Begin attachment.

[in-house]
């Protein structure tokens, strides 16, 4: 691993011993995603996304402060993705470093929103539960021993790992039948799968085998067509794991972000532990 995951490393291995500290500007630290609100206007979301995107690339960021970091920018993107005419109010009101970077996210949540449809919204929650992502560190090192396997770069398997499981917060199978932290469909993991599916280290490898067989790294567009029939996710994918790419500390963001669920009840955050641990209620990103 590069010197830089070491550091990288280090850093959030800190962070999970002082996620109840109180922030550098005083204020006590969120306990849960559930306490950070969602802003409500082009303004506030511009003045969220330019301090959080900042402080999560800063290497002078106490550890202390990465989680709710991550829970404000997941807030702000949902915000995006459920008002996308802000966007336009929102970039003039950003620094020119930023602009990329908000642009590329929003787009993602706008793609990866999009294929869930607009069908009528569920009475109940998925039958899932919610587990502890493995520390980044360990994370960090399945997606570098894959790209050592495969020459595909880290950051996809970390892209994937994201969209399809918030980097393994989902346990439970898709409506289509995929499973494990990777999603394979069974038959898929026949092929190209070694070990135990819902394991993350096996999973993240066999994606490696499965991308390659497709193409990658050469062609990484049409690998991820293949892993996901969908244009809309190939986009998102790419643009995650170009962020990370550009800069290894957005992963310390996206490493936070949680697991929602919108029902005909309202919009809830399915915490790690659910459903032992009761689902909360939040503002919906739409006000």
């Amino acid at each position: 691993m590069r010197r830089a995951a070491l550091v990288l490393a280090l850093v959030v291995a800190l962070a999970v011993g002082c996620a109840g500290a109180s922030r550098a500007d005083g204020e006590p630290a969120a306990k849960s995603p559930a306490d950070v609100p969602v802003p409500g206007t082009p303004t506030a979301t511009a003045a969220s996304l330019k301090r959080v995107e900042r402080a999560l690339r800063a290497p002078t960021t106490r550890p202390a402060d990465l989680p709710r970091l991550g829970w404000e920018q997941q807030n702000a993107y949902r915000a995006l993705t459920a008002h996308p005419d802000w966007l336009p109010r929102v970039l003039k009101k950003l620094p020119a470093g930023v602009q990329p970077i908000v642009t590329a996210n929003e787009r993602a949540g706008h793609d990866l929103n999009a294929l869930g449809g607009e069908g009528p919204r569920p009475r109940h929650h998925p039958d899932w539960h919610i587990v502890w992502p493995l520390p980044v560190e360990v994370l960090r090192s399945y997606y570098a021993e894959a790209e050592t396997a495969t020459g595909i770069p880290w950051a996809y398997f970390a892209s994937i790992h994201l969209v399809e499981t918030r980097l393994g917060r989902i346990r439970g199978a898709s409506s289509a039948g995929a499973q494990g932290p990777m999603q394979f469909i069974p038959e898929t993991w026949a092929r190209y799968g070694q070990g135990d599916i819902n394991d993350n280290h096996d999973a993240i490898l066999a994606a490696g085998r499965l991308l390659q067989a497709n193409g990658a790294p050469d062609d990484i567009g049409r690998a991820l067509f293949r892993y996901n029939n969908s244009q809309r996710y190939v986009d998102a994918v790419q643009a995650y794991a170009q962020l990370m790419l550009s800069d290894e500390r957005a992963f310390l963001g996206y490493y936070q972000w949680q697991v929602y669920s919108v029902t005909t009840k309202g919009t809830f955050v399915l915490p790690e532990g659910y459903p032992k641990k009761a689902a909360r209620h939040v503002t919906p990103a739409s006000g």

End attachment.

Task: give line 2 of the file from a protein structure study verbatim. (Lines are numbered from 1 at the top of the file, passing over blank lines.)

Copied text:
């Protein structure tokens, strides 16, 4: 691993011993995603996304402060993705470093929103539960021993790992039948799968085998067509794991972000532990 995951490393291995500290500007630290609100206007979301995107690339960021970091920018993107005419109010009101970077996210949540449809919204929650992502560190090192396997770069398997499981917060199978932290469909993991599916280290490898067989790294567009029939996710994918790419500390963001669920009840955050641990209620990103 590069010197830089070491550091990288280090850093959030800190962070999970002082996620109840109180922030550098005083204020006590969120306990849960559930306490950070969602802003409500082009303004506030511009003045969220330019301090959080900042402080999560800063290497002078106490550890202390990465989680709710991550829970404000997941807030702000949902915000995006459920008002996308802000966007336009929102970039003039950003620094020119930023602009990329908000642009590329929003787009993602706008793609990866999009294929869930607009069908009528569920009475109940998925039958899932919610587990502890493995520390980044360990994370960090399945997606570098894959790209050592495969020459595909880290950051996809970390892209994937994201969209399809918030980097393994989902346990439970898709409506289509995929499973494990990777999603394979069974038959898929026949092929190209070694070990135990819902394991993350096996999973993240066999994606490696499965991308390659497709193409990658050469062609990484049409690998991820293949892993996901969908244009809309190939986009998102790419643009995650170009962020990370550009800069290894957005992963310390996206490493936070949680697991929602919108029902005909309202919009809830399915915490790690659910459903032992009761689902909360939040503002919906739409006000």